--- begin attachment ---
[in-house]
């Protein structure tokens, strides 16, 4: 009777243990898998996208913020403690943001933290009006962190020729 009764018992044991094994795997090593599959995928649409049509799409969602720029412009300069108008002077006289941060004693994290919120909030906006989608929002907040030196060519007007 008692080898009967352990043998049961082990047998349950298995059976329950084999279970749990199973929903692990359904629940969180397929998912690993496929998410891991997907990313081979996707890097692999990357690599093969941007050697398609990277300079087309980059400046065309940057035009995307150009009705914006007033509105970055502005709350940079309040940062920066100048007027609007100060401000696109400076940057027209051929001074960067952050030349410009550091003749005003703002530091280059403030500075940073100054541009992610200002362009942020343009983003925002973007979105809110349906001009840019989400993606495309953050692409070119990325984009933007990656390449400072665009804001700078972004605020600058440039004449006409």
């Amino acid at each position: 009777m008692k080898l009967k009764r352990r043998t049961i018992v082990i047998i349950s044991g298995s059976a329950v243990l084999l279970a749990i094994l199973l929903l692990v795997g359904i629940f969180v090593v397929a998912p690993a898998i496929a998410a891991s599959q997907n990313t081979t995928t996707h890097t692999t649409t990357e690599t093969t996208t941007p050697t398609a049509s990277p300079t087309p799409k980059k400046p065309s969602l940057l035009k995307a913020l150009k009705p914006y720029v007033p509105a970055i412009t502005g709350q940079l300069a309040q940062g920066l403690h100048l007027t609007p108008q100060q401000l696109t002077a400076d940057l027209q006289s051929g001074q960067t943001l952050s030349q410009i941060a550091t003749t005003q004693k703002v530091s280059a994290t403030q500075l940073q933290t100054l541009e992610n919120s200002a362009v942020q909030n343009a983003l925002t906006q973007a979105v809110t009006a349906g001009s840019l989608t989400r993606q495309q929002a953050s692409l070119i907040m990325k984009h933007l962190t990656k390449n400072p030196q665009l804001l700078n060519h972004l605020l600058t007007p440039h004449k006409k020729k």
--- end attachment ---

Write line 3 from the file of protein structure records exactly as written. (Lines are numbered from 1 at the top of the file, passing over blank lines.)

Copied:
């Amino acid at each position: 009777m008692k080898l009967k009764r352990r043998t049961i018992v082990i047998i349950s044991g298995s059976a329950v243990l084999l279970a749990i094994l199973l929903l692990v795997g359904i629940f969180v090593v397929a998912p690993a898998i496929a998410a891991s599959q997907n990313t081979t995928t996707h890097t692999t649409t990357e690599t093969t996208t941007p050697t398609a049509s990277p300079t087309p799409k980059k400046p065309s969602l940057l035009k995307a913020l150009k009705p914006y720029v007033p509105a970055i412009t502005g709350q940079l300069a309040q940062g920066l403690h100048l007027t609007p108008q100060q401000l696109t002077a400076d940057l027209q006289s051929g001074q960067t943001l952050s030349q410009i941060a550091t003749t005003q004693k703002v530091s280059a994290t403030q500075l940073q933290t100054l541009e992610n919120s200002a362009v942020q909030n343009a983003l925002t906006q973007a979105v809110t009006a349906g001009s840019l989608t989400r993606q495309q929002a953050s692409l070119i907040m990325k984009h933007l962190t990656k390449n400072p030196q665009l804001l700078n060519h972004l605020l600058t007007p440039h004449k006409k020729k």